The book then takes a turn towards applied temporalities rather than the foundational temporal concepts of the earlier chapters. The chapters which follow do likewise. West-Pavlov looks at the temporal politics of feminism(s) and gendered temporalities such as maternity and the menstrual cycle and their effects upon gendered time broadly in society. This builds upon the work of philosophers and theorists such as Simone de Beauvoir and Julia Kristeva to explore the binary limitations of gendered time and suggest that plural temporalities are fairer and freer conceptions than that of gendered time.

Time is money, or so runs the modern cliché, and this is the central problematic interrogated next. From the organization of days into periods of work, rest and sleep, to temporal measures of productivity, and investment on commercial and corporate ‘futures’ (121), time has become increasingly commercialized since the beginning of industrial capitalism—something which West-Pavlov suggests is interlinked with the prevalence of Newtonian absolute time. Again the suggestion here is that a move away from the absolutism of time (as money) towards pluralistic alternatives is a healthier one.

In the final chapter of the book’s body, West-Pavlov writes that ‘Postmodern time is a temporal logic in which the suppressed aporias of absolute or universal time begin to re-emerge, often manifesting themselves in spatial form’ (137). In addition, he follows Paul Virilio in arguing that postmodernity figures time as being technologized and perpetually speeding up, and Jean-François Lyotard, in saying that postmodernity is a response to the failures of temporal, modern ‘grand narratives of reason and progress’ (139). A key concept in this chapter, drawn from quantum theory and other extensions of the theory of relativity, is that of ‘spacetime’, where time and space are intertwined. An artistic example of this is the work of Australian Indigenous artist Leah King-Smith, in which portrait and landscape photographs are superimposed upon each other, suggesting that ‘Indigenous temporalities, defying the erstwhile rhetoric of the “dying race”, continue to be co-extensive with the vibrant life of the landscape itself’ (141). In other words, the clash between the rigidity of the temporality of ‘post’-colonial history and the ancient, mythic temporality of the Australian Aborigines is dramatized by the picturing of the two coexisting in a specific spacetime—that of the Australian bush, the physical and spatial constant which anchors the two different temporalities. This example therefore demonstrates both postmodernity as a time appearing to ‘double up or loop back on itself’ (137), the postmodern concept of spacetime, as well as the central argument of multiple temporalities as a means to liberating the concept of time.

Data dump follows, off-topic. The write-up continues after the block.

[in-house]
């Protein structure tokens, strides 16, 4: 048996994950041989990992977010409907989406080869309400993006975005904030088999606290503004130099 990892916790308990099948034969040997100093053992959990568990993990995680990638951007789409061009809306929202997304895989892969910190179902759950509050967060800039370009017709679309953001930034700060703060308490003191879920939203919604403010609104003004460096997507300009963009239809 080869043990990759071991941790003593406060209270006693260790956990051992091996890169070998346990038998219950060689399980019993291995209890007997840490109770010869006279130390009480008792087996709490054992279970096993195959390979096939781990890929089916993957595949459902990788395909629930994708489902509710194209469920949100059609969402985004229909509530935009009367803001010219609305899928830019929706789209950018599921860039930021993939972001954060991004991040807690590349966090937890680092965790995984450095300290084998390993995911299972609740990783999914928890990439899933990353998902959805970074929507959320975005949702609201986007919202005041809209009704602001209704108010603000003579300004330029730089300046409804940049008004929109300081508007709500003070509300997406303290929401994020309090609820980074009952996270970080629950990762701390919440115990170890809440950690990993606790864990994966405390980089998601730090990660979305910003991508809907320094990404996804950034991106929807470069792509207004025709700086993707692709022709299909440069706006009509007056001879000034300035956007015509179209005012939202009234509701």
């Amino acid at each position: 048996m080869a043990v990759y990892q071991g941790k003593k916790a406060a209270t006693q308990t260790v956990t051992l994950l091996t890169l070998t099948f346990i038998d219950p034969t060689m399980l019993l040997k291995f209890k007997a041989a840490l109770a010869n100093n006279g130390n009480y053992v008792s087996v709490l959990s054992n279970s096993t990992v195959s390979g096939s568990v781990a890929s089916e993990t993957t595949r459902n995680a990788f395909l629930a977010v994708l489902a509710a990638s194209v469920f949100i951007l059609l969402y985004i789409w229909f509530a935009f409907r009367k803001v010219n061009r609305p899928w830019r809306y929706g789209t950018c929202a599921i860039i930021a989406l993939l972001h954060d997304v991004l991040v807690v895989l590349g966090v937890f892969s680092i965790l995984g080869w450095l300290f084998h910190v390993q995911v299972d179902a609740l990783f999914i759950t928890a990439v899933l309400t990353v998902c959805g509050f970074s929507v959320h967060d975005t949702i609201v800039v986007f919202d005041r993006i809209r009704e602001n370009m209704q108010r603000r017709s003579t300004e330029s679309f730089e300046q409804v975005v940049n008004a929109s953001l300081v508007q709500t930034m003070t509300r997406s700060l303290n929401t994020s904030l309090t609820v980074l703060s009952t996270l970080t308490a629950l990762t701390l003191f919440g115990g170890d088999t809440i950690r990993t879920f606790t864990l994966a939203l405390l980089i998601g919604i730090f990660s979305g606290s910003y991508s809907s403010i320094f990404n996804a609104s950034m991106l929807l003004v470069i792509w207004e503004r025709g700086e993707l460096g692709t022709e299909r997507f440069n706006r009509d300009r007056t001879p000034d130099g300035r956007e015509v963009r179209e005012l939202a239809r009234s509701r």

The key strengths of this book are its interdisciplinary nature, its accessibility, and the breadth of its examples, drawn from literature, art, philosophy and the sciences. As a result, this book is useful for scholars of all of those fields, and it encourages it readers to cross disciplinary boundaries and apply concepts in fields outside of those in which they originally operated. As such, Temporalities is especially recommended for those who share West-Pavlov’s interdisciplinary approach, or his interest in post-colonial studies, for which his awareness that the post-colonial, whether as a literary ‘style’, a mode of historical thinking, or a political designation, always engages with other conceptual bodies. This book looks to become a landmark on the map of the study of time, especially its representation in literature and literary studies, and the arguments it produces should foster further questions from others: achieving West-Pavlov’s objective of removing the ‘common-sense’ stigma from Time and returning it to a place where it may examined and debated, hopefully by thinkers of many disciplines (and temporalities).

Jason Archbold is a doctoral candidate at Macquarie University studying literature and the ethics of extreme situations.

If you would like to contribute to this discussion, please email ahr@anu.edu.au